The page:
Coroner's Court of Western Australia

Inquest into the Death of Edward Ivan AFRICH

Inquest into the Death of Edward Ivan AFRICH

Delivered on : 17 April 2023

Delivered at : Perth

Finding of : Coroner Urquhart

Recommendations : N/A

Orders/Rules : N/A

Suppression Order : N/A

Summary : Edward Ivan Africh (Mr Africh) was 64 years old when he died on 18 February 2019 at Fiona Stanley Hospital (FSH). He was a sentenced prisoner and was in the care of the CEO of the Department of Justice at the time of his death. As he was a person held in care, his death was subject to a mandatory inquest.

Mr Africh commenced his term of imprisonment on 15 February 2018. He already had a number of significant pre-existing illnesses which included atrial fibrillation, alcohol-related liver disease, interstitial lung disease and emphysema. While in custody, he was further diagnosed with chronic myelomonocytic leukaemia, right side heart failure and worsening emphysema.

Although he spent the majority of his incarceration at Acacia Prison (Acacia), Mr Africh was transferred to Casuarina Prison (Casuarina) in December 2018 so he could be treated in the infirmary at Casuarina.  

On 15 February 2019, Mr Africh complained of feeling unwell. His oxygen saturation levels were very low, he had difficulty breathing when walking and was very frail. A prison doctor assessed that Mr Africh may be having heart failure and arrangements were made to have him urgently transferred by ambulance to FSH. Following his admission to FSH, Mr Africh was diagnosed with pulmonary oedema secondary to decompensated heart failure and possible chest sepsis. He also had an acute kidney injury and fluid around the lungs.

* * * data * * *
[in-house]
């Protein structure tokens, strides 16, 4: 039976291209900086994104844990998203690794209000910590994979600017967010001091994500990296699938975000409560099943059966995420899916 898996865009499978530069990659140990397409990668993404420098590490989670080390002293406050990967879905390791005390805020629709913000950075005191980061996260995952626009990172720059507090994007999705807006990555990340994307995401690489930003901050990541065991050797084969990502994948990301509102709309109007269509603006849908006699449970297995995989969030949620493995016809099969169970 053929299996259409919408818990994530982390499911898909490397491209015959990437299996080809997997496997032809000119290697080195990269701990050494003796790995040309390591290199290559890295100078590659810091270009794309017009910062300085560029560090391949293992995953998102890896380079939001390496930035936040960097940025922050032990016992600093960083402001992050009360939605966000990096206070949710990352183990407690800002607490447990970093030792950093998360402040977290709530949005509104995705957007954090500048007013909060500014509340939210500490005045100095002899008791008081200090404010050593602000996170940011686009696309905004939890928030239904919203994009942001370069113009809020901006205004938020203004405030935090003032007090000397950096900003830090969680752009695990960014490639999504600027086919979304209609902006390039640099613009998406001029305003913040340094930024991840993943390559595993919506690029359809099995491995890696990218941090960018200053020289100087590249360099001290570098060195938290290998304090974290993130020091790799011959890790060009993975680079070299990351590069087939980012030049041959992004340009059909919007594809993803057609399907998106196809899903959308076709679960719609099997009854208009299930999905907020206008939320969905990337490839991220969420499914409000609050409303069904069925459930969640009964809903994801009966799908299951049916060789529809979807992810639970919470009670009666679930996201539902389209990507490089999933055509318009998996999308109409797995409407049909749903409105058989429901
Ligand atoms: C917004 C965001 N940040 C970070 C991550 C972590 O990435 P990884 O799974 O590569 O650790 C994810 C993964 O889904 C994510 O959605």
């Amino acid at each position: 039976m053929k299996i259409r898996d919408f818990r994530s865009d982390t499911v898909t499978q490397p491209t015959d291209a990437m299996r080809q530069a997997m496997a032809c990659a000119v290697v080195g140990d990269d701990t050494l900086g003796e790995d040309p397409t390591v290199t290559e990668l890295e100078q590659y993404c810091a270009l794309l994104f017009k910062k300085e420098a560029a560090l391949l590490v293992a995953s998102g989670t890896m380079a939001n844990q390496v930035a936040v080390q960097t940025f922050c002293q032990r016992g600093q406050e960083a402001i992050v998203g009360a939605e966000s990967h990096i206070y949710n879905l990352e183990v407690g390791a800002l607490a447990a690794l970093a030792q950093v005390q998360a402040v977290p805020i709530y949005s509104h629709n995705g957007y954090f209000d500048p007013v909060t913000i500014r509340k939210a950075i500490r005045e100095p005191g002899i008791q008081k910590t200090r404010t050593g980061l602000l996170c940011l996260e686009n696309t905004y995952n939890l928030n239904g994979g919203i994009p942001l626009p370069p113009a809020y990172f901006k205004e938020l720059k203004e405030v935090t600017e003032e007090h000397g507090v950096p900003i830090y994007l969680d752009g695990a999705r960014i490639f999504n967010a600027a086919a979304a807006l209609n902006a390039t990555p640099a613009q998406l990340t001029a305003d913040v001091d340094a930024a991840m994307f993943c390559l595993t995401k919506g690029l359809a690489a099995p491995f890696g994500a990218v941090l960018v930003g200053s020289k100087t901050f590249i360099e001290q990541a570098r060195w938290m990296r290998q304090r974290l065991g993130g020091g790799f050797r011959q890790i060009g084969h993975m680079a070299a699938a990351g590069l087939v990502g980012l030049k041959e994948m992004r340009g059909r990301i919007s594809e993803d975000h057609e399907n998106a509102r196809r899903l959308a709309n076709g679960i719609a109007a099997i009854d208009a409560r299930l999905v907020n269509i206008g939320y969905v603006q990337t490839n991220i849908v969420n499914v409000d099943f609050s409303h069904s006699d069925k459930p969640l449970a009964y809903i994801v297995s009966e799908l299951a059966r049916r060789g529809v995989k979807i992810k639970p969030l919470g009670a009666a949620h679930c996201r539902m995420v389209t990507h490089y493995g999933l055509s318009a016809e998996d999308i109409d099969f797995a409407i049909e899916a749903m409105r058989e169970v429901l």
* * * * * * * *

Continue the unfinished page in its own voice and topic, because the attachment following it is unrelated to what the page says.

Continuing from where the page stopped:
Mr Africh did not respond to treatment, and he remained extremely unwell. On 18 February 2019, the haematology team at FSH determined that Mr Africh’s care should become palliative only. Active treatment was ceased and Mr Africh was prescribed medication to keep him comfortable. He died that evening from bronchopneumonia and sepsis with chronic obstructive pulmonary disease, and his death occurred by way of natural causes.

The Coroner noted the complexity of Mr Africh’s various medical conditions, which would have made it challenging to manage even outside of a prison setting. Although Mr Africh was placed in a four-person cell at Acacia that held prisoners who smoked (which would have aggravated his emphysema), the Coroner accepted there were satisfactory explanations for that placement. The Coroner was generally satisfied that the medical supervision, care and treatment provided to Mr Africh in prison was appropriate.

The Coroner, however, was not satisfied that it was necessary to restrain Mr Africh in the manner he was once he had been placed in a bed at FSH on 15 February 2019. Given his frailty, extremely poor health, lack of mobility and minimum-security status, the Coroner found that the prospect of Mr Africh breaching security if he was to be unrestrained was negligible. Accordingly, it was entirely inappropriate to keep Mr Africh restrained until the morning of the day he died.      

Catch Words : Mandatory Inquest: Death in Custody: Natural Cases: Physical Restraint: Palliative

Last updated: 27-Apr-2023

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